August 13, 2018
Former Timor-Leste president Jose Ramos-Horta has called upon the Australian government to drop the prosecution against former Australian Secret Intelligence Services (ASIS) Agent, Witness K, and his lawyer, Bernard Collaery. Ramos-Horta joins a chorus of human rights organizations and activists to condemn the case, including Human Rights Watch and the Movement Against the Occupation of the Timor Sea (MKOTT).
On June 2, 2018, Australian MP Andrew Wilkie used Parliamentary Privilege to reveal that the pair were being prosecuted for their involvement in revealing the Australian bugging of Timor-Leste offices during negotiations of a treaty. Wilkie’s revelation, in conjunction with recent protest, raises the question; what precedent does the prosecution establish for future whistle-blowers? Is the prosecution fair? And ultimately, how does the case characterize Australia? In considering these questions, this article will first consider the historical context of the prosecution, before considering the Ramos-Horta’s arguments against the case and its broader implications.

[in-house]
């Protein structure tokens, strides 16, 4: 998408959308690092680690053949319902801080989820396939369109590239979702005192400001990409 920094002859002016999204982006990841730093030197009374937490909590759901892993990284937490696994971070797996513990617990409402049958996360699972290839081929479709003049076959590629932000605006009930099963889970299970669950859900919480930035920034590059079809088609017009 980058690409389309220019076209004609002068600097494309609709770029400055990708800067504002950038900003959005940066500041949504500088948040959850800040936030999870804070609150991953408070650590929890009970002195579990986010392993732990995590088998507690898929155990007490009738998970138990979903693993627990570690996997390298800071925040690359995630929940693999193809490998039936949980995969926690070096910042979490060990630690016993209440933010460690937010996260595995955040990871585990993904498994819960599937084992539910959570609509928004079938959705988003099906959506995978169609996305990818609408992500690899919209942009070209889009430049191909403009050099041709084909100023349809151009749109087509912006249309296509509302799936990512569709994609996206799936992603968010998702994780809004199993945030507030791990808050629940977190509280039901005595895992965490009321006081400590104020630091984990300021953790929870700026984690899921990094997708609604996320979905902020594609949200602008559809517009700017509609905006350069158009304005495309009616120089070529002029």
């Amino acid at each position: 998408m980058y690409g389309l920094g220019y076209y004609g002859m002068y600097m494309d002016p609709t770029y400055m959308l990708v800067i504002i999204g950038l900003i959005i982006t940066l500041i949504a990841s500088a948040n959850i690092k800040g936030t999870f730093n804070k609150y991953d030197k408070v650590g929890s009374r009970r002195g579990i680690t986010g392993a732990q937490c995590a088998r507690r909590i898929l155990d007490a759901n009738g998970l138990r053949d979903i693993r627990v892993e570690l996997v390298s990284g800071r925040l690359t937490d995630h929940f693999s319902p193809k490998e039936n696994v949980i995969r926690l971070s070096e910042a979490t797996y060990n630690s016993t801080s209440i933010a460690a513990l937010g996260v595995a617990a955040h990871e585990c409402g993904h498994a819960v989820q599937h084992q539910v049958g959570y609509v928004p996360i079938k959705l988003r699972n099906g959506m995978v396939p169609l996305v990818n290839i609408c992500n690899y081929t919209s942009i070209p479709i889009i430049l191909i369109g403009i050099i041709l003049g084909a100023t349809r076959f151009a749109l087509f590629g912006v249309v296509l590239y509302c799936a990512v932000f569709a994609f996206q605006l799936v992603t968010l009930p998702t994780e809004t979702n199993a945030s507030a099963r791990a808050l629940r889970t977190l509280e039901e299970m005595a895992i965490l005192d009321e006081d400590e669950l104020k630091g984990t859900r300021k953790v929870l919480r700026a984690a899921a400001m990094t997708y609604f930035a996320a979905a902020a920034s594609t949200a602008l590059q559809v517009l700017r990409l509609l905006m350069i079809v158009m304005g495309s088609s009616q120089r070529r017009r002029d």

In 2004, ASIS planted listening devices in the cabinet office of Timor-Leste to gather information concerning negotiations of the Timor Sea Treaty which determined exclusive economic zones within the Timor Gap. This area, rich in oil and natural gas worth forty billion dollars, is highly contested. At the time, the division of territory favored Australia. According to a court summons detailed in The Guardian, Witness K ‘unlawfully communicated’ this bugging to Collaery, who in turn notified several journalists.